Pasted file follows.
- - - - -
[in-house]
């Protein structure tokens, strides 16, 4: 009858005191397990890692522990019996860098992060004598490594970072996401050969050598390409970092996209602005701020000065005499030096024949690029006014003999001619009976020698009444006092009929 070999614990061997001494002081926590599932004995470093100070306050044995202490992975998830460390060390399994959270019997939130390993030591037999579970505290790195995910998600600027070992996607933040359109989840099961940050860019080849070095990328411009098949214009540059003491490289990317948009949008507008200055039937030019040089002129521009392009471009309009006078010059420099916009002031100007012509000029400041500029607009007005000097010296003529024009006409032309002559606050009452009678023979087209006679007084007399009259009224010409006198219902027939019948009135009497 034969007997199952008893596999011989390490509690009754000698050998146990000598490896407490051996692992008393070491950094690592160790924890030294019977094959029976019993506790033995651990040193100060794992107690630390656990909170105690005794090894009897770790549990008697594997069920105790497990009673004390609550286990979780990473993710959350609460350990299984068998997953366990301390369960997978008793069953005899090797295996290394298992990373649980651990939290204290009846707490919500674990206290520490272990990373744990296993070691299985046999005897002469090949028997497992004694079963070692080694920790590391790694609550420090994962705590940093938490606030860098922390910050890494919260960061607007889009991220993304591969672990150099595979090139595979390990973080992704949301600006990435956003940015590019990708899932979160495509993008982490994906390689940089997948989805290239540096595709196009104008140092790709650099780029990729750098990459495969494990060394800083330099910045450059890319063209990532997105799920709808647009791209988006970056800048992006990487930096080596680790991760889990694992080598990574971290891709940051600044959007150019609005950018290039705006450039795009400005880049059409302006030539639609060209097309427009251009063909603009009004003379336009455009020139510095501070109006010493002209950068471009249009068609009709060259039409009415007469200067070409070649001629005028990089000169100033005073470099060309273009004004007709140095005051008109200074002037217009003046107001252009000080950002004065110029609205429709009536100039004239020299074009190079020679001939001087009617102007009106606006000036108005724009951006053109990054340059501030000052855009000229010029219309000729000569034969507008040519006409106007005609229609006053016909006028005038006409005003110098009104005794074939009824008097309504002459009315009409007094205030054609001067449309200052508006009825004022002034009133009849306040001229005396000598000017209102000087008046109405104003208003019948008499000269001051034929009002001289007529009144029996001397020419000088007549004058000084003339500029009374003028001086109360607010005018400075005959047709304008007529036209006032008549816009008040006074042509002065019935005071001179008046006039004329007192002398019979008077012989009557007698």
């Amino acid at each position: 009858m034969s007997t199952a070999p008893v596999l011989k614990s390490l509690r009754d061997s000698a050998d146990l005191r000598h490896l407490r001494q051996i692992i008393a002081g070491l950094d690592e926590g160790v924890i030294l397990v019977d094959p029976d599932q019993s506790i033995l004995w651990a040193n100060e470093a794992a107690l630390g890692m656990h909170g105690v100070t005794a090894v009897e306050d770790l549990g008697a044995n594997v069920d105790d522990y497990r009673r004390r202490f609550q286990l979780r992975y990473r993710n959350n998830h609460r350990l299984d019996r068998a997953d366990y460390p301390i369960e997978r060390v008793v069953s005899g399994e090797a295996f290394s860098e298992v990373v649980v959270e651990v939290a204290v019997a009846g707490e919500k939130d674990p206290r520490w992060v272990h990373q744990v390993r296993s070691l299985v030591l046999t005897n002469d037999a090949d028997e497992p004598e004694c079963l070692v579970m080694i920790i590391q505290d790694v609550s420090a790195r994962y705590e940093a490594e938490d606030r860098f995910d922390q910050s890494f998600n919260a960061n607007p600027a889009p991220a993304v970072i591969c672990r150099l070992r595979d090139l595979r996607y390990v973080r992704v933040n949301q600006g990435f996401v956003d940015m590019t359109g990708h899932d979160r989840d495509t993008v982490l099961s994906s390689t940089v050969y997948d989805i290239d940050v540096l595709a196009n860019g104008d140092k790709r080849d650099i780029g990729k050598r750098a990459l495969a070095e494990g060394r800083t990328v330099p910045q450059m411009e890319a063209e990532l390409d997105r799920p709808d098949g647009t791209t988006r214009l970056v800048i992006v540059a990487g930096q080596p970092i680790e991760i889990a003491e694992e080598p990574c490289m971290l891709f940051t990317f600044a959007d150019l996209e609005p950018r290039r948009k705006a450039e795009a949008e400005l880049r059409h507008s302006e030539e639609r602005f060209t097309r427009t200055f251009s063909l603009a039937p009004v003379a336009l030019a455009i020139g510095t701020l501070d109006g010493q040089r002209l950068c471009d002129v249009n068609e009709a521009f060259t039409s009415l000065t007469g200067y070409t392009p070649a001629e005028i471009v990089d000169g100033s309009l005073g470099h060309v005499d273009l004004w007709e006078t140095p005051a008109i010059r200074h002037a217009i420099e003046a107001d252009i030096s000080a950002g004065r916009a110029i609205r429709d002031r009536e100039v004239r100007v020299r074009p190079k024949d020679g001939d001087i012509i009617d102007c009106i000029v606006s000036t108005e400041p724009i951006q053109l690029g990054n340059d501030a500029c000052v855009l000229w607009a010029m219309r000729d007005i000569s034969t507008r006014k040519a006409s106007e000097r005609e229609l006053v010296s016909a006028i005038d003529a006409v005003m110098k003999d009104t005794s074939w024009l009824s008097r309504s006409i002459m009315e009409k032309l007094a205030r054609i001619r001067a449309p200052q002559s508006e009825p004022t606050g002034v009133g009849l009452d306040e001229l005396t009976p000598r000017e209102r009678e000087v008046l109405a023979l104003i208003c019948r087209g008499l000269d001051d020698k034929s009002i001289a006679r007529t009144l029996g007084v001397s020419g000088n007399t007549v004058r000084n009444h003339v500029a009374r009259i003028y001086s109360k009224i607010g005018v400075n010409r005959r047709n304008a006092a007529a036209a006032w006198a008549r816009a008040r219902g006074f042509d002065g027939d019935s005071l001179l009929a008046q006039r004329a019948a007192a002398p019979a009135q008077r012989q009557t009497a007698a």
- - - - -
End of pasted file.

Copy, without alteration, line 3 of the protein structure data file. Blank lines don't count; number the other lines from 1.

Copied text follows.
């Amino acid at each position: 009858m034969s007997t199952a070999p008893v596999l011989k614990s390490l509690r009754d061997s000698a050998d146990l005191r000598h490896l407490r001494q051996i692992i008393a002081g070491l950094d690592e926590g160790v924890i030294l397990v019977d094959p029976d599932q019993s506790i033995l004995w651990a040193n100060e470093a794992a107690l630390g890692m656990h909170g105690v100070t005794a090894v009897e306050d770790l549990g008697a044995n594997v069920d105790d522990y497990r009673r004390r202490f609550q286990l979780r992975y990473r993710n959350n998830h609460r350990l299984d019996r068998a997953d366990y460390p301390i369960e997978r060390v008793v069953s005899g399994e090797a295996f290394s860098e298992v990373v649980v959270e651990v939290a204290v019997a009846g707490e919500k939130d674990p206290r520490w992060v272990h990373q744990v390993r296993s070691l299985v030591l046999t005897n002469d037999a090949d028997e497992p004598e004694c079963l070692v579970m080694i920790i590391q505290d790694v609550s420090a790195r994962y705590e940093a490594e938490d606030r860098f995910d922390q910050s890494f998600n919260a960061n607007p600027a889009p991220a993304v970072i591969c672990r150099l070992r595979d090139l595979r996607y390990v973080r992704v933040n949301q600006g990435f996401v956003d940015m590019t359109g990708h899932d979160r989840d495509t993008v982490l099961s994906s390689t940089v050969y997948d989805i290239d940050v540096l595709a196009n860019g104008d140092k790709r080849d650099i780029g990729k050598r750098a990459l495969a070095e494990g060394r800083t990328v330099p910045q450059m411009e890319a063209e990532l390409d997105r799920p709808d098949g647009t791209t988006r214009l970056v800048i992006v540059a990487g930096q080596p970092i680790e991760i889990a003491e694992e080598p990574c490289m971290l891709f940051t990317f600044a959007d150019l996209e609005p950018r290039r948009k705006a450039e795009a949008e400005l880049r059409h507008s302006e030539e639609r602005f060209t097309r427009t200055f251009s063909l603009a039937p009004v003379a336009l030019a455009i020139g510095t701020l501070d109006g010493q040089r002209l950068c471009d002129v249009n068609e009709a521009f060259t039409s009415l000065t007469g200067y070409t392009p070649a001629e005028i471009v990089d000169g100033s309009l005073g470099h060309v005499d273009l004004w007709e006078t140095p005051a008109i010059r200074h002037a217009i420099e003046a107001d252009i030096s000080a950002g004065r916009a110029i609205r429709d002031r009536e100039v004239r100007v020299r074009p190079k024949d020679g001939d001087i012509i009617d102007c009106i000029v606006s000036t108005e400041p724009i951006q053109l690029g990054n340059d501030a500029c000052v855009l000229w607009a010029m219309r000729d007005i000569s034969t507008r006014k040519a006409s106007e000097r005609e229609l006053v010296s016909a006028i005038d003529a006409v005003m110098k003999d009104t005794s074939w024009l009824s008097r309504s006409i002459m009315e009409k032309l007094a205030r054609i001619r001067a449309p200052q002559s508006e009825p004022t606050g002034v009133g009849l009452d306040e001229l005396t009976p000598r000017e209102r009678e000087v008046l109405a023979l104003i208003c019948r087209g008499l000269d001051d020698k034929s009002i001289a006679r007529t009144l029996g007084v001397s020419g000088n007399t007549v004058r000084n009444h003339v500029a009374r009259i003028y001086s109360k009224i607010g005018v400075n010409r005959r047709n304008a006092a007529a036209a006032w006198a008549r816009a008040r219902g006074f042509d002065g027939d019935s005071l001179l009929a008046q006039r004329a019948a007192a002398p019979a009135q008077r012989q009557t009497a007698a």